For the visitor to Gibraltar, no vacation in Gibraltar is going to be complete without the viewing of the 100 Tonne Gun. The late 1800’s saw four of these giants built by the naval authorities of Britain, with a view toward securing their holdings. Two were built for Gibraltar, while another two were built for Malta.
Manufactured by Sir W C Armstrong in a factor at Newcastle-Upon-Tyne, the guns were built in 1870 and for the time span in which they were built they were amazing state of the art, completely unique, and in fact remain so today. Two of those built still survive in the world today and one resides in Gibraltar, at Napier of Magdala Battery.
For informational purposes, the second gun’s location on Gibraltar was at Victoria Battery, on the site of what is now the Gibraltar Fire Station.
Aspects of what was the below-ground infrastructure of that gun position still survives as well and remains in use for training by the Fire Brigade of Gibraltar.
The gun which you will see currently at the Napier of Magdala is the one that was originally situated at the Victoria Battery, and it was moved to Napier when the gun itself split during firing. The gun is singularly unique in several ways, built to be the very impressive weapons that they were.
The 17.72 inch Rifled Muzzle loader, or 100 Tonne Gun, has a barrel that is more than 32 feet long and can fire a shot that will range up to 8 miles in distance. Truly an amazing weapon in its time. They were the largest guns of any kind that needed to be loaded through the muzzle, and were so large that it required an hydraulic system powered by steam to carry out the loading and firing operations.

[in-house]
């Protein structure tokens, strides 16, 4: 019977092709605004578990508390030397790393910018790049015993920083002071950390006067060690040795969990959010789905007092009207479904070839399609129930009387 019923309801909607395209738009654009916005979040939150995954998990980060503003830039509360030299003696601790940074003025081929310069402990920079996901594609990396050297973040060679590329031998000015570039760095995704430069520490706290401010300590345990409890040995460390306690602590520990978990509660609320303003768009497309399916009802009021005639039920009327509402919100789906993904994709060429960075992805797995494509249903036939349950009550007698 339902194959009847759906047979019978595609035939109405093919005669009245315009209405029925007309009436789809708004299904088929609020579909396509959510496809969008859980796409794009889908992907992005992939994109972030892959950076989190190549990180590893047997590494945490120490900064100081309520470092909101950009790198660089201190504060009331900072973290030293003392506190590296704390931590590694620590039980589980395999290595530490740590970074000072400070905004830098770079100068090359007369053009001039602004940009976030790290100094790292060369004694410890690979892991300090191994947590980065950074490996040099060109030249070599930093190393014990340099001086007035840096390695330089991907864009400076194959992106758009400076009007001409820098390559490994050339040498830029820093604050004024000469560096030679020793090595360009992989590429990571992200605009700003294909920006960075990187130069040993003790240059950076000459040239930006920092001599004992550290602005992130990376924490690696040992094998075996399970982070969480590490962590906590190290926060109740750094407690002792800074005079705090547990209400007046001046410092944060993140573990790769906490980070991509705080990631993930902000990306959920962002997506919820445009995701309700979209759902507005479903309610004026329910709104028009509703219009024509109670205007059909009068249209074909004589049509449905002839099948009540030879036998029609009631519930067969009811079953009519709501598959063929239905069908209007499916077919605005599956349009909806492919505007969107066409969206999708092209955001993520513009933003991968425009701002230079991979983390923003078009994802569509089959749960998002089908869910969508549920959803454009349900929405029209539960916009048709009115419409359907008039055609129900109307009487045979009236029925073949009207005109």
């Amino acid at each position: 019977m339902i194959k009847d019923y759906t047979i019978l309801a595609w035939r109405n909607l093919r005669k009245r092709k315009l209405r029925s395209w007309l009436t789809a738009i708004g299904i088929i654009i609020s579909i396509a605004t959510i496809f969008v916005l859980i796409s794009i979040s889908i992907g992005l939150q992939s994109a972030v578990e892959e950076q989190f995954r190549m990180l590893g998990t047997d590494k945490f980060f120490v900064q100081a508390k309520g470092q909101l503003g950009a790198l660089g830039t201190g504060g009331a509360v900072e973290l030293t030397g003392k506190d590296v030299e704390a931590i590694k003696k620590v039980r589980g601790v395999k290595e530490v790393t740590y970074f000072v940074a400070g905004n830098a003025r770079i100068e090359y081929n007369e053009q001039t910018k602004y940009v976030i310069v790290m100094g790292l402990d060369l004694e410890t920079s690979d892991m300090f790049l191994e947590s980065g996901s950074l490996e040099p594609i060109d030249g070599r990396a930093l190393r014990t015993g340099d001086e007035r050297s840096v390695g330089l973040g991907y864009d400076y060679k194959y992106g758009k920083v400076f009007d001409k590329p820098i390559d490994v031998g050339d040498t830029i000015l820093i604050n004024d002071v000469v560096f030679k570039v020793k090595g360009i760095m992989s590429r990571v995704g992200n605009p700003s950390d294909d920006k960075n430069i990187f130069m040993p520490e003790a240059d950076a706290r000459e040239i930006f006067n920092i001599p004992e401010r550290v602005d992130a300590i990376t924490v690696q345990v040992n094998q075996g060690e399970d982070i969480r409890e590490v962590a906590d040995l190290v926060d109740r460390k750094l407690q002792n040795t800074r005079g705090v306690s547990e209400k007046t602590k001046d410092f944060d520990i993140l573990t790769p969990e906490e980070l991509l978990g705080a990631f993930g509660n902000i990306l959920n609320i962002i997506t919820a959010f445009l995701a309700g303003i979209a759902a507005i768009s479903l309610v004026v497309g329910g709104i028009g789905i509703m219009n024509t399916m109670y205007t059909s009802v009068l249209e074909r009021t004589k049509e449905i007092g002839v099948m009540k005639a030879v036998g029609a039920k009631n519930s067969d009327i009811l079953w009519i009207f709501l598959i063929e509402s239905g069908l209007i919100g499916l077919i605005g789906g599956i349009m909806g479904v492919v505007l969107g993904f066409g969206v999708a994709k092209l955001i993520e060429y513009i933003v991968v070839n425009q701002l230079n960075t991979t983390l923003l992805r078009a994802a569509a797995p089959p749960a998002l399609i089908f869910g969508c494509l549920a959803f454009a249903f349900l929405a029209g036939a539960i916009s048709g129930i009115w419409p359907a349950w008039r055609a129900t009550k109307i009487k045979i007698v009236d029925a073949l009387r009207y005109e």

Not entirely practical, the gun, which did in fact weigh a bit more than 100 tonnes, took about three hours time to build up the steam necessary to load the gun, but during the time span in which it was used, that amount of time was actually practical, since the speeds of the war craft approaching them would have been still less than the time it took to load the gun, and the ships would, after being sighted on the point, take at least three hours to arrive in Gibraltar.
Each gun required a crew of men to operate it, a crew of about 35 men to be exact, and after the initial head of steam was built up, the crew could fire the gun every four minutes. The shells, which as mentioned reached a distance of 8 miles, fired a shell that weighed in at about 2000 pounds at speeds of about 1500 feet per second.
This gave the gun the ability to penetrate more than two feet of iron, which was certainly sufficient in those days.
All in all, the gun is well worth a visit, a testament to another, far more violent and uncertain time, when the Rock was unbreachable and the supremacy of the British naval fleets were tested and retested and found to be unwanting.
There is a story told about the 100 tonne gun that is interesting to the visitor to Gibraltar, and speaks to us of the technologies of the time. It tells of a visit of the Inspector General in about 1902.
Reportedly they were preparing to fire five rounds at a full charge and on their first try, the tube was all that fired. Further tries on their part as well as misfire drills were attempted but nothing seemed to work.
At the end of the waiting time, which was thirty minutes, the General requested that a volunteer step forward and be put down the gun and fasten a shell extractor to the unfired projectile so that it could be removed.
There was, as one might imagine, a quite long pause prior to a tall thin soldier’s stepping forward and stripping to the waist to be lowered into the gun. He was safely removed from the gun and had completed the task for which he entered it, and it is said that he was, on the spot, promoted to bombardier. Not the most prolific of rewards for having risked life and limb, but certainly one that changed his life.
Ceremonially, the gun is still in use today, though not literally, and in 2002, a reenactment of the gun firing was held for the Gibraltar Malta conference.
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